Alabama 88, Arkansas 67

TUSCALOOSA, Ala. — Ever the optimist, Arkansas coach John Pelphrey kept coaching. He kept fighting. He kept barking instructions. He kept clapping his hands and encouraging his players.

He even motioned for a timeout with two minutes left in the latter moments of Arkansas' 88-67 defeat Wednesday night at Alabama. What else is a coach to do with his team mired in a near month-long losing streak and losing by 20-plus points?

Coach, that's what.

"I got guys out there that need to be coached," Pelphrey said. "Regardless of what the score is, I'm running out of opportunities to coach, and I need to coach. As long as there's time on the clock, and there's games to be played, I'm going to give it my best."

Pelphrey knows, at this point, that concerning himself with the long-term health of the program ranks up there with worrying about its short-term success. But right now, the Razorbacks' recent struggles are nearly impossible to ignore.

Arkansas' loss Wednesday night didn't just mark its 12th defeat in its last 13 games, the first time that's happened since the 1970-71 season. The 21-point beating gave Arkansas (13-13, 1-12) the SEC's worst league mark considering Georgia beat Vanderbilt on Wednesday night.

Throughout most of its eight-game slide, Arkansas performed well enough to win during a majority of those contests. The Hogs produced such a stretch for barely three minutes Wednesday night.

"It's frustrating because we were ready to play," freshman guard Rotnei Clarke said. "We started out on (an 8-3) run, but we struggled from there. You have to give praise to Alabama."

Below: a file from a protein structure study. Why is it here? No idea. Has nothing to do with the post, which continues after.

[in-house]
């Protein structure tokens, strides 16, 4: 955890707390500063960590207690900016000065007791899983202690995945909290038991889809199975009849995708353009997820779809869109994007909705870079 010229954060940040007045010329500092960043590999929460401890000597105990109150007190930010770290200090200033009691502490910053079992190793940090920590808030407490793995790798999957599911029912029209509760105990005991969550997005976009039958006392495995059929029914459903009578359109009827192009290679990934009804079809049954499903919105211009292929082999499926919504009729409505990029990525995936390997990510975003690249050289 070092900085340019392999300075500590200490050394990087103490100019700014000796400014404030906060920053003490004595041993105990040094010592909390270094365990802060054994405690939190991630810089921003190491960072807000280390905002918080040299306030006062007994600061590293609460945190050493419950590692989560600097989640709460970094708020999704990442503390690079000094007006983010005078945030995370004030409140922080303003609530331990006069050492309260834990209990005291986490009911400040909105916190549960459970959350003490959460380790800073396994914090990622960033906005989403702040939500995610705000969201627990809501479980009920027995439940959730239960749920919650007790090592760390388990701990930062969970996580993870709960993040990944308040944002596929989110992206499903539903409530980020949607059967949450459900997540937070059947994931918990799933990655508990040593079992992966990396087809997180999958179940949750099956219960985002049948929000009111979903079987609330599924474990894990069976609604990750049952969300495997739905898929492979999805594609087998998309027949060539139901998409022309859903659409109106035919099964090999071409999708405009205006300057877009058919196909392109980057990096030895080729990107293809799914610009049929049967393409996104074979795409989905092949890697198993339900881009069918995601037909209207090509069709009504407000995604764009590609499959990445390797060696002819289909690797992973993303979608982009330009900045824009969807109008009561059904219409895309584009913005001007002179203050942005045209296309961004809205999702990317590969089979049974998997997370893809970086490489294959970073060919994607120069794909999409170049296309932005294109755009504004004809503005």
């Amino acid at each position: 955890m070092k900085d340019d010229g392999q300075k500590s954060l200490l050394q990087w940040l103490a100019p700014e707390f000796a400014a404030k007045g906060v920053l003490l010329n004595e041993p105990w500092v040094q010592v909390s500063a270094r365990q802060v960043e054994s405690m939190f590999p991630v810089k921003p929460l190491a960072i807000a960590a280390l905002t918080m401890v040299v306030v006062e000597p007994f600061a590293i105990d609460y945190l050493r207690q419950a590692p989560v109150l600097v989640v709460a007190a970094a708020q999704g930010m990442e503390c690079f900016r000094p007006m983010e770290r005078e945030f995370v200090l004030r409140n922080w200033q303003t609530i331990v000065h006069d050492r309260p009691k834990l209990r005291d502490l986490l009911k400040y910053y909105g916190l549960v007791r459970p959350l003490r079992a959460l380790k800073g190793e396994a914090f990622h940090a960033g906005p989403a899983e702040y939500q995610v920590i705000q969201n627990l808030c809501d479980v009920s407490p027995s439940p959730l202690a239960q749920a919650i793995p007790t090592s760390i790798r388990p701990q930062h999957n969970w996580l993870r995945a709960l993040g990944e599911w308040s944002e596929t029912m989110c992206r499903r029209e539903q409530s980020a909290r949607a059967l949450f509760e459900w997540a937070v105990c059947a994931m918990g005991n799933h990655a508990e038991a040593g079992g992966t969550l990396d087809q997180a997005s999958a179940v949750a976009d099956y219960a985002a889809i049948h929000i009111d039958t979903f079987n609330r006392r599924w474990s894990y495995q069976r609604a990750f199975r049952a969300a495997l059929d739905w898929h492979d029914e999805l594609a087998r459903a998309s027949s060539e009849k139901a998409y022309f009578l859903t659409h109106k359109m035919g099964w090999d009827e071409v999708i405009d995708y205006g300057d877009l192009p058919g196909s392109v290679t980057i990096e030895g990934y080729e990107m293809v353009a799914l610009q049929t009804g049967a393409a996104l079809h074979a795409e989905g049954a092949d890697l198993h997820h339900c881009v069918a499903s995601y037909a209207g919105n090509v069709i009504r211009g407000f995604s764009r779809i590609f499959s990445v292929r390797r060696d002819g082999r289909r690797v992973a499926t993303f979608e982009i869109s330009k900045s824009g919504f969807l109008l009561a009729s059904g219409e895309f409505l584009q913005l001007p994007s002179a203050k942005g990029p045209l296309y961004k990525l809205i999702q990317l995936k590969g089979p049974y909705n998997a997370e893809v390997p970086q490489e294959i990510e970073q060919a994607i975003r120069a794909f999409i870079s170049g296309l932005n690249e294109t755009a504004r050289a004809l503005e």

As much as Arkansas deserves ridicule, Alabama (15-12, 5-8) merits acclaim from the Crimson Tide's most lopsided victory ever over the Razorbacks.

Alabama nailed shots at an improbable rate in the first half, building a 49-23 lead after Arkansas grabbed an early 10-8 advantage. Crimson Tide senior forward Alonzo Gee fueled runs of 20-2 and 12-0 by scoring 17 of his game-high 23 points before halftime.

Gee drilled five of his six 3-point shots in the first half, as well, contributing to some mind-boggling shooting stats. The Tide hit 18 of its 28 shots from the floor (64.4 percent) in the opening 20 minutes, including seven of its 11 tries from 3-point range (63.6 percent).

"My teammates got me some great looks," Gee said. "I just knew it, right when I hit that first shot, that it was going to be a great night."

Clarke and freshman point guard Courtney Fortson praised Alabama's shooting effort but also faulted their sporadic defense.

"It was transition defense and scramble defense that hurt us tonight," Fortson said.

On the other end of the floor, nothing seemed to fall for Arkansas after its 4-for-6 start from the floor. The Razorbacks finished the half by missing 19 of their last 23 shot attempts.

The collective ineptitude rendered the second half meaningless, except in Pelphrey's mind obviously, as he urged his Razorbacks on until the final buzzer despite Alabama building a 73-43 lead.

"This is the first time to lose like this," Pelphrey said. "This is a little bit different. We haven't had to deal with this. It's uncharted territory. We're disappointed, and we have to find a way to play better."

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